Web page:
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Posted by Cory Cutting (+1272) 10 years ago
I have recently been thinking about the phrase "I'll keep you in my prayers" or "thoughts and prayers" and wonder how many people say that and acutally do it. Are people really stopping and acutually praying each day? I'm not a pray-er, so to me the statement holds no water. But when someone says it, do they literally mean it, or just figuratively like "wishing you better"? Or has it become the acceptable and almost required thing to say to someone in crisis?

Your thoughts please.
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Posted by Jeff Denton (+763) 10 years ago
To me it means "I'm thinking about you and doing what I can to cause a miracle to make things better for you."
It's positive thinking. Nothing wrong with that.
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Posted by GW (+440) 10 years ago
When I say, "You are in my prayers." I pray for that person. Most of the time, right at that moment. When I say my daily prayers I add people and thank God for the prayers he has already answered. I am thankful for the ones who pray for me and I am blessed with the power of prayers from others.......
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Posted by Richard Bonine, Jr. (+15311) 10 years ago
In my experience, it is nothing more than a method to deal with cognitive dissidence. It is usually a euphemism for I feel bad about sitting on my butt and not helping you with your situation in a tangible manner.
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Posted by Kelly (+2804) 10 years ago
... and thank God for the prayers he has already answered.


Translated: An outcome favorable to me occurred, without evidence of divine intervention.
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Posted by GW (+440) 10 years ago
Not everyone gets the answers they want, but like the Garth Brooks said, "Thank God for unanswered prayers". (I believe that too) I have had many unanswered and many answered. When others have prayed for me it might be because I am sick or looking for a job, or worried about my kids or etc..., but sometimes I don't ask for prayers but people keep me in their prayers. There are those who believe and those who don't. I am a believer in God and the power of prayer!
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Posted by Kacey (+3159) 10 years ago
When I tell someone I am keeping them in my prayers I am praying for them. I pray for positive things, for peace, for health.

As for positive outcomes, prayers of thanks.
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Posted by Richard Bonine, Jr. (+15311) 10 years ago
Richard said

In my experience, it is nothing more than a method to deal with cognitive dissidence


Oops... that should be cognitive dissonance. I regret the error.
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Posted by Cory Cutting (+1272) 10 years ago
I was praying you would make the correction!

So Kacey,

You really are praying? Like "Oh Lord please _______ "? Or is it more like "I hope this happens for them", and that's good? I'm just trying to understand.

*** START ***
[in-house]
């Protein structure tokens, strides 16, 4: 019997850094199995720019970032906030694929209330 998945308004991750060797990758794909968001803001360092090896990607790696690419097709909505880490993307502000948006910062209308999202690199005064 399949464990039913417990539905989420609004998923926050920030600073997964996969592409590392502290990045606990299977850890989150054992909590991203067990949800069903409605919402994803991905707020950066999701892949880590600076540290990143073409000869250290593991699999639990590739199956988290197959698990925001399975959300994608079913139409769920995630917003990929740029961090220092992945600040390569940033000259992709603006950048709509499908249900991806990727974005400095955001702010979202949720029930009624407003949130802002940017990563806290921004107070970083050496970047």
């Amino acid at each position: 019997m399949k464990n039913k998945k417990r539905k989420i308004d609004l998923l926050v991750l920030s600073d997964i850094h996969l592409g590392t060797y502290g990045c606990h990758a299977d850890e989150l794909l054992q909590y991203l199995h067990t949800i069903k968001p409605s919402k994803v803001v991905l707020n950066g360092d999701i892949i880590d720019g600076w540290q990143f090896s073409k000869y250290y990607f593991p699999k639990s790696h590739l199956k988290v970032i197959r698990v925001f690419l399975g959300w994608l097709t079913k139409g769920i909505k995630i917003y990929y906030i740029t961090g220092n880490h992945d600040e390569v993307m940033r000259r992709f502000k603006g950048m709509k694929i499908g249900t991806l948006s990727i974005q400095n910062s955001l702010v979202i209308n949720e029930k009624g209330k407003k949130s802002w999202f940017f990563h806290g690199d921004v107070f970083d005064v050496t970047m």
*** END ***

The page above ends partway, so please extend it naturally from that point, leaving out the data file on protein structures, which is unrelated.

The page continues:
[This message has been edited by Cory Cutting (5/4/2012)]

[This message has been edited by Cory Cutting (5/4/2012)]
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Posted by TMF (+653) 10 years ago
It is usually a euphemism for I feel bad about sitting on my butt and not helping you with your situation in a tangible manner.


Richard alot of the time when you say your praying for someone, there's not much you can do. I'm sure if they could magically wave there hands over someone to make them better, they probably would. Praying for some one, is a way of showing hope when there isnt any, or asking for a miracle or to stop suffering or pain. There are alot worse things out there than death. Personally, when I say my prayer's go out to you and your family or i'll pray for them, I make it a point to do it.
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Posted by Steve Craddock (+2732) 10 years ago
The difficult part of answering this question is that there are so many ways to pray. If the question is, when I say I'll pray for you, do I drop down on my knees in front of an altar and rub prayer beads until callouses form on finger tips, then the answer is no.

If the question is a bit broader than that, then I'd answer similarly to TME and others above.

I use prayer in my life the way Norman Vincent Peale describes in his classic book "The Power of Positive Thinking." Unfortunately, his spiritual approach to positive attitudes has been taken to ridiculous extremes today by pop-phenomenoms like "The Secret" and certain "think it, acheive it" ministers that focus on material rather than spiritual results.

I believe in prayer because I've seen it work miracles in terms of providing people with the strength to face with grace everything from life's daily struggles to its most challenging moments. Sustenance and resurrection of the spirit is often as difficult and impressive as sustenance and resurrection of the flesh.
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Posted by Richard Bonine, Jr. (+15311) 10 years ago
The only thing accomplished by prayer or meditation is to change brain chemistry.

This link explains some of how that works:

http://www.npr.org/templ...=110997741

And yes, if necessary, I will expose the elephant in the room.